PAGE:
Pennsylvania Highlands also provides EMS training throughout the Southern Alleghenies via a partnership with the Southern Alleghenies EMS Council. This includes First Responder and Emergency Medical Technician Bridge training. Beginning with the Fall 2011 semester, the College will also offer an Emergency Vehicle Driver training course.
Northern Cambria: Jessica Biter, Stephanie R. Paronish, Danielle L. Pearce, Jamie Treese
Patton: Elizabeth Orr, Tina Woodley
Portage: Ryan Bednarski, Jessica Boreck, Erin Bouch, Nicole Crum, Jacob, Franey, Joelle Franey, Justin Hazlett, Renee Irwin, Kaley Lucas, Laura Maul, Amanda Penrod, Cory Shoff, Linda Squillario, Tyler Troxel, Sarah Wagner
Reading: Fraser Clements
Revloc: Mitchell Blackwell, Eden Lasinsky
Salix: Amanda Cononie, Mary Lohr
Shirleysburg: Shanee Hockenberry
Sidman: Jared Baxter, Matthew Leach
Somerset: Kayla Barnick, Tiara D’Amour, Justin Flecker, Robert Kinsinger, Jennie R. Pyle
South Fork: Mitchell Brewer, Sadie Kosaber, Sally Martin, Michael G. Middleton, Christopher Moss, Kimberly Myers, Robert Ressler
Stoystown: Cole Corbett, Brianna Will
Summerhill: Julian Chimelewski, Kelly Johnson, Ashley Kordish, Brian Motchenbaugh, Matthew Penatzer
Vintondale: Teresa L. Shestak
Westover: Korenna L. Sral
Windber: Mark Bates, Shannah Brutz, Jennifer Heinrich, Justin, Heinrich, Jennifer Horner,
Marianna Kloster-Malmed, Emily Russell, Britny Sarver, Robert Seese, Carol Strapple, Chelsea Whistler, Eric Yost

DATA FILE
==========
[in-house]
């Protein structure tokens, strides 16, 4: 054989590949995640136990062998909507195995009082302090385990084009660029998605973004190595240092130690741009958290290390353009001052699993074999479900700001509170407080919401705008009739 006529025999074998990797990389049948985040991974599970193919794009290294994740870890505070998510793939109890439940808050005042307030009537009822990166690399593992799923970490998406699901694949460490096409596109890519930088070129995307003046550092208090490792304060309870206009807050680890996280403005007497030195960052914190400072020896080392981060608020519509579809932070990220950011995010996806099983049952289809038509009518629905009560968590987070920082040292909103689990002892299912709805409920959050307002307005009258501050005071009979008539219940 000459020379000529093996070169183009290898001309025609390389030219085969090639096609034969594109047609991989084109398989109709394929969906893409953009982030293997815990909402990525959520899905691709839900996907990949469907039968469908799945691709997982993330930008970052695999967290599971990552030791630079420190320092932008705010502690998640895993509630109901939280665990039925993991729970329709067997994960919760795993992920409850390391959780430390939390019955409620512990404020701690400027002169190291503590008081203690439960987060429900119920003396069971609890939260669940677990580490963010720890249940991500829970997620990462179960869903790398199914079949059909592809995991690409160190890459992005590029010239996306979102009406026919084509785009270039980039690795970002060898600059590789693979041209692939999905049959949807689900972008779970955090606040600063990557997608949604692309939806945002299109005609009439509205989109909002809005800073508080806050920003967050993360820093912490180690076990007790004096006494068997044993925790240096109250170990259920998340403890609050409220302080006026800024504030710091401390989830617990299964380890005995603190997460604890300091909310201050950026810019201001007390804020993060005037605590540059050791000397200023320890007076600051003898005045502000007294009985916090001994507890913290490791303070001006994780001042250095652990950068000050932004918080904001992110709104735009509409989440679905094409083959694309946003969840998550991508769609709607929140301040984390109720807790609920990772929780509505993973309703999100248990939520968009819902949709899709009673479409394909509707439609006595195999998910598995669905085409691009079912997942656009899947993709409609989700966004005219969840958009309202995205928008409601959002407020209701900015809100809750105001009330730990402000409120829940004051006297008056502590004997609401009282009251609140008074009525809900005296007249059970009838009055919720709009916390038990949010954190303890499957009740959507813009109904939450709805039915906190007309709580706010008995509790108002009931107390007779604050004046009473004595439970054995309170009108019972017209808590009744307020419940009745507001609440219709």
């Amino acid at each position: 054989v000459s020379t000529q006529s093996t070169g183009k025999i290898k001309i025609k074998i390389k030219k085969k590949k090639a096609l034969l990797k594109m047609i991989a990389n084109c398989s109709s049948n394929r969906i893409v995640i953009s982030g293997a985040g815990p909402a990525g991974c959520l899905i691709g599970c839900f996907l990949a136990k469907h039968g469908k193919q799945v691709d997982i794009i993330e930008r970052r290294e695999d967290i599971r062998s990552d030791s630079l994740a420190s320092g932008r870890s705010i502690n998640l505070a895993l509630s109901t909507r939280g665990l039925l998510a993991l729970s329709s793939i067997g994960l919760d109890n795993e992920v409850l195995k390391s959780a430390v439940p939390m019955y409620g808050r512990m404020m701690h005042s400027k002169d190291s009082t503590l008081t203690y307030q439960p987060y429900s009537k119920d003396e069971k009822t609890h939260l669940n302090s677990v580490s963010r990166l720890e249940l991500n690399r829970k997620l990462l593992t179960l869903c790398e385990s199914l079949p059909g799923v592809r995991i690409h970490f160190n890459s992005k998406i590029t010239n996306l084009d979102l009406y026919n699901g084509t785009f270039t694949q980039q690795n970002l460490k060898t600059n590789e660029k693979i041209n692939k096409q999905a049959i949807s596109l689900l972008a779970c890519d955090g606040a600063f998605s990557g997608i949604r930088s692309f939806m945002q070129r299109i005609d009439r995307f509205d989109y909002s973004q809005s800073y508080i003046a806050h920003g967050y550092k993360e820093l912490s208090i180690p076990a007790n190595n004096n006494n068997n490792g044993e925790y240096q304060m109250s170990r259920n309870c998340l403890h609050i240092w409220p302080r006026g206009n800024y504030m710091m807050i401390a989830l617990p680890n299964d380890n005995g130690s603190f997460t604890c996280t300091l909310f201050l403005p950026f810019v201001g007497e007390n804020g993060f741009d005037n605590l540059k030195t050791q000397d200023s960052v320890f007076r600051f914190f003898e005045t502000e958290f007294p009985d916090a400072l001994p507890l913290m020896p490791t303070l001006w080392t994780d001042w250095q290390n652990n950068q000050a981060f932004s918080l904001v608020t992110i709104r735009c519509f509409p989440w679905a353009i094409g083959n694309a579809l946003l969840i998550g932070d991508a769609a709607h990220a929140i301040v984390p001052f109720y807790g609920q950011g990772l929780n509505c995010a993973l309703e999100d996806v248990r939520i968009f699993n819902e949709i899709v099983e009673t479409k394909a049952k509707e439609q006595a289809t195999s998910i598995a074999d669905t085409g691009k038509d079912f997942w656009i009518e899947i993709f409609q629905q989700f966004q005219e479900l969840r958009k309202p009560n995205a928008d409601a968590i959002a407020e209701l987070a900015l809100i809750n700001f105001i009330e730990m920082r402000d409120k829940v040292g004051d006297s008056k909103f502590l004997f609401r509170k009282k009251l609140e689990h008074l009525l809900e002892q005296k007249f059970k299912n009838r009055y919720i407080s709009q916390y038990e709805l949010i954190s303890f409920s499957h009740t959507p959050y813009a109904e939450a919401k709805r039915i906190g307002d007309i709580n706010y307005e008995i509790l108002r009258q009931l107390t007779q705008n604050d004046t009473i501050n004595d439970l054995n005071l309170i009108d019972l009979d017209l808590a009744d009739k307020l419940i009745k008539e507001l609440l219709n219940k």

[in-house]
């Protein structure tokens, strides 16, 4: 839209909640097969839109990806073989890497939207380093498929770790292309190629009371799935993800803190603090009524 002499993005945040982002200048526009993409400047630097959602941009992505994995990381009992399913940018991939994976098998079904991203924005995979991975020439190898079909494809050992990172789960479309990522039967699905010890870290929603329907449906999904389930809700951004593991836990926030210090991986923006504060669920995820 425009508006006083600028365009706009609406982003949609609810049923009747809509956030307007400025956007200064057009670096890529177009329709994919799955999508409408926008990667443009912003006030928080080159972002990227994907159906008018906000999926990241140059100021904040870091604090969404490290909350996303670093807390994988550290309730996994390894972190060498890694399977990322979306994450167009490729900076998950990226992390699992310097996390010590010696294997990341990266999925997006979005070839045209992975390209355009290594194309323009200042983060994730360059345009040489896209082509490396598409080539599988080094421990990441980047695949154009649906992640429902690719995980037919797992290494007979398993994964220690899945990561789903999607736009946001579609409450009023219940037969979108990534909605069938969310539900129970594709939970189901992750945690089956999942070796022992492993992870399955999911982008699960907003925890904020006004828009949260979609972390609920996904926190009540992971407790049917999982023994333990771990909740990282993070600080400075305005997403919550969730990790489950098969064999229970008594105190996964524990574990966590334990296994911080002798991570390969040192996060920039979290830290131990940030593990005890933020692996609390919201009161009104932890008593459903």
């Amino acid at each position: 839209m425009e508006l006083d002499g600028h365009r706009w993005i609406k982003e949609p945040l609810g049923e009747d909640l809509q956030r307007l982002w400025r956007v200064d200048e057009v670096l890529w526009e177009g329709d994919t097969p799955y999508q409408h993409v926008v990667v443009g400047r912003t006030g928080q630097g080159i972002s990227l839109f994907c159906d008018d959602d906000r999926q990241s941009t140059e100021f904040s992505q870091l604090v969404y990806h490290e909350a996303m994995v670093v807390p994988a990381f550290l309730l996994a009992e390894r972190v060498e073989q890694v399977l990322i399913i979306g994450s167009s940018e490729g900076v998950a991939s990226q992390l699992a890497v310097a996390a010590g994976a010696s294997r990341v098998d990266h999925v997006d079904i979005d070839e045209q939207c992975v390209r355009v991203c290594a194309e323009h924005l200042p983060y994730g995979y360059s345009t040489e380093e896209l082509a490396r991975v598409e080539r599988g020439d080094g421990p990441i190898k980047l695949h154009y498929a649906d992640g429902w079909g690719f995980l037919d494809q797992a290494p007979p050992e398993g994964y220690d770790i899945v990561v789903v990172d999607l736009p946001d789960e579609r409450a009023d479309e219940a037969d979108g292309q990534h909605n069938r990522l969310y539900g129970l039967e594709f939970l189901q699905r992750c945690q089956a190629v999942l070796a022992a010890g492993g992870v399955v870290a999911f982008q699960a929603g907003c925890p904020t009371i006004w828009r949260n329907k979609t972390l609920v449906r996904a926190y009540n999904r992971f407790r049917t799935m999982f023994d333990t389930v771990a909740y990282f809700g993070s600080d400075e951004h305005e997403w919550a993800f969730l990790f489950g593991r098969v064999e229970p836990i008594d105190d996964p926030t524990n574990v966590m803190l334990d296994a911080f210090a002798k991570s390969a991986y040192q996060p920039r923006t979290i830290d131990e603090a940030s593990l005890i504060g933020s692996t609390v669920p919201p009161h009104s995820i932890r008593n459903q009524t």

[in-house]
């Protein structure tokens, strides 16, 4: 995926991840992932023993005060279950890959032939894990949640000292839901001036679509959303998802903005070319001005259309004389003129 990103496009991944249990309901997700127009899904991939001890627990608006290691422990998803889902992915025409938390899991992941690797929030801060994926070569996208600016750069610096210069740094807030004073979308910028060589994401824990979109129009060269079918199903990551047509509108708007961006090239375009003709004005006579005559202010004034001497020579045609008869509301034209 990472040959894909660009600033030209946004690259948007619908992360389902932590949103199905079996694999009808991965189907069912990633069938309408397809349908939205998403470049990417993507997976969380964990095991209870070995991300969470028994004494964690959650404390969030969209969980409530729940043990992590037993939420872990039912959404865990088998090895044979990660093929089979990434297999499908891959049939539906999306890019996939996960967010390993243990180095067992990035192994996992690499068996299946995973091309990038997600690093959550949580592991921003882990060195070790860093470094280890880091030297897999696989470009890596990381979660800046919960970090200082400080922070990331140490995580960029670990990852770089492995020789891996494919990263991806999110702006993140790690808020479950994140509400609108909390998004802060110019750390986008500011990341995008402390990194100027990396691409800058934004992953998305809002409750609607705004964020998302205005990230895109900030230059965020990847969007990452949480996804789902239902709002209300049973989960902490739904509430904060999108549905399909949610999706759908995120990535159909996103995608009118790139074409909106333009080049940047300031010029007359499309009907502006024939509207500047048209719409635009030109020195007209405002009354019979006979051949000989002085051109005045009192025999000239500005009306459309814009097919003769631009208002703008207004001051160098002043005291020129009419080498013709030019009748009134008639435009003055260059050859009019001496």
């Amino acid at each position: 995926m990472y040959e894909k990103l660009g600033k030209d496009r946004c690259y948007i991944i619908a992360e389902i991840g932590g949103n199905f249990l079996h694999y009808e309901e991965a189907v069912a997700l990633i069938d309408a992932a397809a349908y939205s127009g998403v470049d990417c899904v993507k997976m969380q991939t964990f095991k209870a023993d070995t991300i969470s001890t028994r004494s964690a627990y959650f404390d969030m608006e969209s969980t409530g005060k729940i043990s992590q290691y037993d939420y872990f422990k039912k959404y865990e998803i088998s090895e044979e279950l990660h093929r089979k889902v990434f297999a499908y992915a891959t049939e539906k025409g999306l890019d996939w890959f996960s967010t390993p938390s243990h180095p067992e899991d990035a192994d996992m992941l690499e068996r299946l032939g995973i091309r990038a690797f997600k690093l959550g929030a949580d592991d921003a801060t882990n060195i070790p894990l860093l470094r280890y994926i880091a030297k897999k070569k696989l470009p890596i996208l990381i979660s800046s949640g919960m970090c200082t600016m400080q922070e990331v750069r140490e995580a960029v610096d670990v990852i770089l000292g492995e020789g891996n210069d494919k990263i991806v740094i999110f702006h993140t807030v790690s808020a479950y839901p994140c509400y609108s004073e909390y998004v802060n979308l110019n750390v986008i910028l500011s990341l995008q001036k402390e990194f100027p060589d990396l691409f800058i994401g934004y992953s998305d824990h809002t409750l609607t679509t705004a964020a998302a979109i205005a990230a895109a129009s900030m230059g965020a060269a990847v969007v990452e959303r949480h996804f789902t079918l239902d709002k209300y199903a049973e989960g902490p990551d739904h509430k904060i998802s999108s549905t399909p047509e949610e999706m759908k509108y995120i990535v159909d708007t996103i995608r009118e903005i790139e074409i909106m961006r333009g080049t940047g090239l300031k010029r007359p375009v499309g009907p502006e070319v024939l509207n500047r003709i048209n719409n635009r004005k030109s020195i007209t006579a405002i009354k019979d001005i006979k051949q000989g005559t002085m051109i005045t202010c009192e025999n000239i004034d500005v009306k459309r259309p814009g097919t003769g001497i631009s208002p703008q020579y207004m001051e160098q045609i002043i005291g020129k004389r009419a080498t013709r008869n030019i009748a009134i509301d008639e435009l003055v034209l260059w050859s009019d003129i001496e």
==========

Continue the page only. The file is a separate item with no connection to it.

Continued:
The Beta Epsilon Omega Chapter of the Phi Theta Kappa Honor Society at Pennsylvania Highlands Community College is proud to announce their Spring 2011 Induction Class. With this class, Beta Epsilon Omega inducted sixty-one new members into the prestigious international honor society.
Phi Theta Kappa is the international honor society of the two-year college. The mission of Phi Theta Kappa is to recognize and encourage the academic achievement of two-year college students and provide opportunities for individual growth and development through participation in honors, leadership, service and fellowship programming.
Pennsylvania Highlands Community College has signed a lease with DB Miller Incorporated, which will create a permanent location for the College’s Huntingdon Center. “This is something the College has been focusing on for over a year” said Dr. Walter Asonevich, President of Pennsylvania Highlands. “We are very excited to have a permanent home in Huntingdon”. The College has been providing classes in various locations throughout Huntingdon County since fall 2009.
Renovations on a section of the building located at 6311 Margy Drive will begin before the end of the year and the College plans to move in to the location in late spring of 2011.
Members of the College’s Advisory Board, which is comprised of Huntingdon County business, education, and community leaders, assisted in finding a suitable location for the Center. Dr. Asonevich recognized the value of having such a Board advise the College’s leaders on the educational needs of Huntingdon County. “We understand that the needs in this Center may differ from the needs at our other locations. That is why having input from a local Advisory Board is so critical.”
Dr. Asonevich also acknowledged the commitment of DB Miller Incorporated in making the Huntingdon Center a reality. “The Miller family has been so supportive of our efforts. They have embraced this project from the start and we feel very fortunate to be working with them.”